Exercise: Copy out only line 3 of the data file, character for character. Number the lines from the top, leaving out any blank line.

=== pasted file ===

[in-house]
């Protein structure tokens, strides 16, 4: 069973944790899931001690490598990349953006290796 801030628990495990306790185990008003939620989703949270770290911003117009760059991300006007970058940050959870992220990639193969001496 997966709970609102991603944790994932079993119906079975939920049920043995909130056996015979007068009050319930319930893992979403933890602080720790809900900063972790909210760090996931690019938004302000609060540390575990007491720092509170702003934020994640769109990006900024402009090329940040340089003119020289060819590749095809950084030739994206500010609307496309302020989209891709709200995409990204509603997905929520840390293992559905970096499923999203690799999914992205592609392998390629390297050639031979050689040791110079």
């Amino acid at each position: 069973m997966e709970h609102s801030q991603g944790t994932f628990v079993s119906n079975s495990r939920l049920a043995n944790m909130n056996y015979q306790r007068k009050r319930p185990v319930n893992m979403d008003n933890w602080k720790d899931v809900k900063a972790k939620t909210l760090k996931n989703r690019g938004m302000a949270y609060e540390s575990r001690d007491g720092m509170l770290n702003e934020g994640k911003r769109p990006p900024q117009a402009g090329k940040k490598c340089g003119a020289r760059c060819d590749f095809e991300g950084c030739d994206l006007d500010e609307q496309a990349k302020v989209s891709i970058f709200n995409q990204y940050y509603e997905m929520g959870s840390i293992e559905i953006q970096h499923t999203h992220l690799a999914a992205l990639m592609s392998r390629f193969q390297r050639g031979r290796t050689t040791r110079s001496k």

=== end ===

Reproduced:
């Amino acid at each position: 069973m997966e709970h609102s801030q991603g944790t994932f628990v079993s119906n079975s495990r939920l049920a043995n944790m909130n056996y015979q306790r007068k009050r319930p185990v319930n893992m979403d008003n933890w602080k720790d899931v809900k900063a972790k939620t909210l760090k996931n989703r690019g938004m302000a949270y609060e540390s575990r001690d007491g720092m509170l770290n702003e934020g994640k911003r769109p990006p900024q117009a402009g090329k940040k490598c340089g003119a020289r760059c060819d590749f095809e991300g950084c030739d994206l006007d500010e609307q496309a990349k302020v989209s891709i970058f709200n995409q990204y940050y509603e997905m929520g959870s840390i293992e559905i953006q970096h499923t999203h992220l690799a999914a992205l990639m592609s392998r390629f193969q390297r050639g031979r290796t050689t040791r110079s001496k």